Only MLB Player To Kneel During National Anthem Complains After Being Refused Service Over His Protest

Bruce Maxwell took a knee during "The Star-Spangled Banner" and got ... served.

Oakland A's catcher Bruce Maxwell says a waiter in an Alabama restaurant refused to serve him because he knelt during the national anthem.

Maxwell was the first — and only — Major League Baseball player to join in the National Football League's #TakeAKnee protest, going down on one knee during the national anthem during a game back in August. The MLB quickly noted that players are required to stand during pre-game ceremonies, and Maxwell's demonstration was brought to a swift end.

While the protest may have registered as barely a blip in the national #TakeAKnee news cycle, it seems people in Maxwell's hometown of Harvest, Alabama noticed — and when Maxwell returned home for the summer, he says people acted differently towards him. In one case, a waiter in a local restaurant actually refused to serve him.

Maxwell complained about the incident to TMZ Sports.

I got racially profiled in my hometown the day I got home. I wasn’t even home four hours and I got denied service at lunch with our city councilman who is also an African American guy I went to high school with because the dude recognized me as the guy who took a knee and he voted for Trump and was at that Trump rally in Huntsville, Alabama.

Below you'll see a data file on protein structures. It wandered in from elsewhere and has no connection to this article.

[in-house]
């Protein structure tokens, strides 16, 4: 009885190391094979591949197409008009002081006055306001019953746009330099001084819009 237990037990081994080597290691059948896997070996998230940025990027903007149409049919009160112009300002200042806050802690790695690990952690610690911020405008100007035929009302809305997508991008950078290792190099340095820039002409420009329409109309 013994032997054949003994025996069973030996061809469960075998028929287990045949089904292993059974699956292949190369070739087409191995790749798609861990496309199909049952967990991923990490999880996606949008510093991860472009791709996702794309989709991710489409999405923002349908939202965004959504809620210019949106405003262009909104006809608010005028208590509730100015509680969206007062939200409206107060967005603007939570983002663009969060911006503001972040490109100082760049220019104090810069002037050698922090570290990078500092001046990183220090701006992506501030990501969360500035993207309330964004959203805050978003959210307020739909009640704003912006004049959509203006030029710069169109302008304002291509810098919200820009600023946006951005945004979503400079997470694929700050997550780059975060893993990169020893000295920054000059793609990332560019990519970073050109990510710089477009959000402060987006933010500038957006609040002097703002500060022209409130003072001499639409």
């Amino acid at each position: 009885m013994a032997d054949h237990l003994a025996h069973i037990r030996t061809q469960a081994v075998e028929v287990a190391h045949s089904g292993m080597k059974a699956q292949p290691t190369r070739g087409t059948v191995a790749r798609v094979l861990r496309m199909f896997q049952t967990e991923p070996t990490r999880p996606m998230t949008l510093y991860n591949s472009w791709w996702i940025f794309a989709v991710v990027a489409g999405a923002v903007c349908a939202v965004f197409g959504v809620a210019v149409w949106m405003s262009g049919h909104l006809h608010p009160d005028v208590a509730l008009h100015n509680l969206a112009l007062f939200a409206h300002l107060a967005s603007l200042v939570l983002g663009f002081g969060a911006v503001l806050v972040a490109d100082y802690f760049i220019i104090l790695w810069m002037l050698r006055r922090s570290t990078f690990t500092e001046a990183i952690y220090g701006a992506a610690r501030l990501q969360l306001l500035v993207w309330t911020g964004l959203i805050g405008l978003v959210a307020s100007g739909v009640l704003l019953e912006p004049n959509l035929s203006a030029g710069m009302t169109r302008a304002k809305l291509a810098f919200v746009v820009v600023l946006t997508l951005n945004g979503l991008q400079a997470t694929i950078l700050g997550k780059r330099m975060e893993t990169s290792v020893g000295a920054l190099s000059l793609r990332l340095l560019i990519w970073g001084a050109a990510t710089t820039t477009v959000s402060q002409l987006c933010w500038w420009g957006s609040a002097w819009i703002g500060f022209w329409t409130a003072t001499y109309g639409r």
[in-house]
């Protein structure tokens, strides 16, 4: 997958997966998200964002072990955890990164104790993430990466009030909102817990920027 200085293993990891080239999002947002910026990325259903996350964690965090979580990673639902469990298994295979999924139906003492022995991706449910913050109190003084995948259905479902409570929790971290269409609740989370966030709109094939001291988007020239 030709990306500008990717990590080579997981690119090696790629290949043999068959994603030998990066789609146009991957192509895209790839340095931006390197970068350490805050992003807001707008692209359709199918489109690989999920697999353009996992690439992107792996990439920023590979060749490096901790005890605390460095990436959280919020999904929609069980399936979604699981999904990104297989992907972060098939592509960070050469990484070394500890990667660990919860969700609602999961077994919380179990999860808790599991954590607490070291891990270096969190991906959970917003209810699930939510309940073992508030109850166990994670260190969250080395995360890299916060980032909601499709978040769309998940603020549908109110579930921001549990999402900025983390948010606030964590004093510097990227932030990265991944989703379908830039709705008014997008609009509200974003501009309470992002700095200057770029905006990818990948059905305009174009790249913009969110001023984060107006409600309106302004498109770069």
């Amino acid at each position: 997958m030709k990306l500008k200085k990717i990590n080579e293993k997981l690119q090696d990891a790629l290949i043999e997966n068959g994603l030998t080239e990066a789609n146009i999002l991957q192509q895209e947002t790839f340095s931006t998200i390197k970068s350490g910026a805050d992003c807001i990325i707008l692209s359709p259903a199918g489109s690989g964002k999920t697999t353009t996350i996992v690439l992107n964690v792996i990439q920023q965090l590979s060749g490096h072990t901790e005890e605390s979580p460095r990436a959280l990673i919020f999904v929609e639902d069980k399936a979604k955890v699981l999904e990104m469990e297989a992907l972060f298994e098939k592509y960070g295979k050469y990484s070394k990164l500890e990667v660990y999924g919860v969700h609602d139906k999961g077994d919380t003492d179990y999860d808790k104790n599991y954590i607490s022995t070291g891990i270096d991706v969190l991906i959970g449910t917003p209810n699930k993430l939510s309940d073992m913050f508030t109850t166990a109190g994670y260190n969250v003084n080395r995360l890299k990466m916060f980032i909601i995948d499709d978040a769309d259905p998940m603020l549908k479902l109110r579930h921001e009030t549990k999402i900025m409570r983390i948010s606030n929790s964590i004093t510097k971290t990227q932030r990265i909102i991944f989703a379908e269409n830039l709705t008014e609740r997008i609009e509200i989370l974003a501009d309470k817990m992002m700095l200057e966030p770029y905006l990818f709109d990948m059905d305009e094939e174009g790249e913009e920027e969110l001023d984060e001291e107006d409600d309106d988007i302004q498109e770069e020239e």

And so he denied us service at lunch and they had to go get us another waiter to wait on our table in that same restaurant.

He was like, "Oh, yeah, you’re that guy, huh?” And I was like, “scuse me?” He was like “Yea, you’re the guy that took the knee?” He goes, “I voted for Trump and I stand for everything he stands for.”

Maxwell went on to say that the incident proved his point: that racial bias still exists in America, and that professional athletes are bringing attention to a very important issue.

The strange thing is, of course, that Maxwell thought his own protest was legitimate, and that refusing to stand for the national anthem — which is actually part of his job, per the MLB — was the correct way to make what seems to be a complex issue personal to millions of Americans. But when a waiter also protested on the job, bringing the issue of disrespect towards the flag home to Maxwell, Maxwell was outraged.

Maxwell did say, however, that there are a few positives that have come from his protest. He's friends with Colin Kaepernick now, for starters, and Kaepernick has offered to mentor the MLB catcher. Hopefully, Kaepernick isn't giving him any contract advice.


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